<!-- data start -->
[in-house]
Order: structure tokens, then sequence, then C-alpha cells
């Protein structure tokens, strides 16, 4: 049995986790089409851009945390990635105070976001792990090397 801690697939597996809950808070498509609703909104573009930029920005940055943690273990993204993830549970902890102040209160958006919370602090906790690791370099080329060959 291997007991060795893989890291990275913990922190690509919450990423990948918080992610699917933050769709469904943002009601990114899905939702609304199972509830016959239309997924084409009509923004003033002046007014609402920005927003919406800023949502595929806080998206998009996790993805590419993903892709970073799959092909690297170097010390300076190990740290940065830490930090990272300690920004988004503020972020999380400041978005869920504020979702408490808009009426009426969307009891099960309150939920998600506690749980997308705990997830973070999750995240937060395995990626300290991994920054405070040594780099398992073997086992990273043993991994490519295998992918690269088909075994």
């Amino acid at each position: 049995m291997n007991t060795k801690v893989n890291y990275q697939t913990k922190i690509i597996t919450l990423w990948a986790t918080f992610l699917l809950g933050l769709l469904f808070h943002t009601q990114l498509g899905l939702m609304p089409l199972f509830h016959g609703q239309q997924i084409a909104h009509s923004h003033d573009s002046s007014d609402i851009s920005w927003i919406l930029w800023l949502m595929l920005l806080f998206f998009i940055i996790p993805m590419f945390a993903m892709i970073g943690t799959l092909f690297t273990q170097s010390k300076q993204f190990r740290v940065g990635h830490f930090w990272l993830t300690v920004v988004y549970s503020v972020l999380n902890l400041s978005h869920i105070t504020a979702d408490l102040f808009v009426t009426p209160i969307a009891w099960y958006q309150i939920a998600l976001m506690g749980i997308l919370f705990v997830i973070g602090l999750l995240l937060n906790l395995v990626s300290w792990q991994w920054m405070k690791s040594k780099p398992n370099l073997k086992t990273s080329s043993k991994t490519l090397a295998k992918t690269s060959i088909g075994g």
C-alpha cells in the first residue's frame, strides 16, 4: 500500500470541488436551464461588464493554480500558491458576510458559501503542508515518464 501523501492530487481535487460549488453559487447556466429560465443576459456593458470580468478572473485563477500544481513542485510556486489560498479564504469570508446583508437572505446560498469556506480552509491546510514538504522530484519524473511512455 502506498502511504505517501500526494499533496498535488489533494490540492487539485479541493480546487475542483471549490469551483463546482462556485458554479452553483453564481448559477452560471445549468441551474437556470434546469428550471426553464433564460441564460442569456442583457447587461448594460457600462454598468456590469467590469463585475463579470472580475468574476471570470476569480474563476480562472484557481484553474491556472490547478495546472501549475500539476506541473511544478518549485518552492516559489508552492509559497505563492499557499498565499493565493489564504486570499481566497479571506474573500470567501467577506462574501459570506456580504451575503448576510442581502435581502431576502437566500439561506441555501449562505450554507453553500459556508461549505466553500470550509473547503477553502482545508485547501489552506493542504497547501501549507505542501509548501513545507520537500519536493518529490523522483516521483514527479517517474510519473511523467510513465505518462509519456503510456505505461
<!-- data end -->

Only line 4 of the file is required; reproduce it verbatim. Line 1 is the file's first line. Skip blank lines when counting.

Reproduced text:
């Amino acid at each position: 049995m291997n007991t060795k801690v893989n890291y990275q697939t913990k922190i690509i597996t919450l990423w990948a986790t918080f992610l699917l809950g933050l769709l469904f808070h943002t009601q990114l498509g899905l939702m609304p089409l199972f509830h016959g609703q239309q997924i084409a909104h009509s923004h003033d573009s002046s007014d609402i851009s920005w927003i919406l930029w800023l949502m595929l920005l806080f998206f998009i940055i996790p993805m590419f945390a993903m892709i970073g943690t799959l092909f690297t273990q170097s010390k300076q993204f190990r740290v940065g990635h830490f930090w990272l993830t300690v920004v988004y549970s503020v972020l999380n902890l400041s978005h869920i105070t504020a979702d408490l102040f808009v009426t009426p209160i969307a009891w099960y958006q309150i939920a998600l976001m506690g749980i997308l919370f705990v997830i973070g602090l999750l995240l937060n906790l395995v990626s300290w792990q991994w920054m405070k690791s040594k780099p398992n370099l073997k086992t990273s080329s043993k991994t490519l090397a295998k992918t690269s060959i088909g075994g």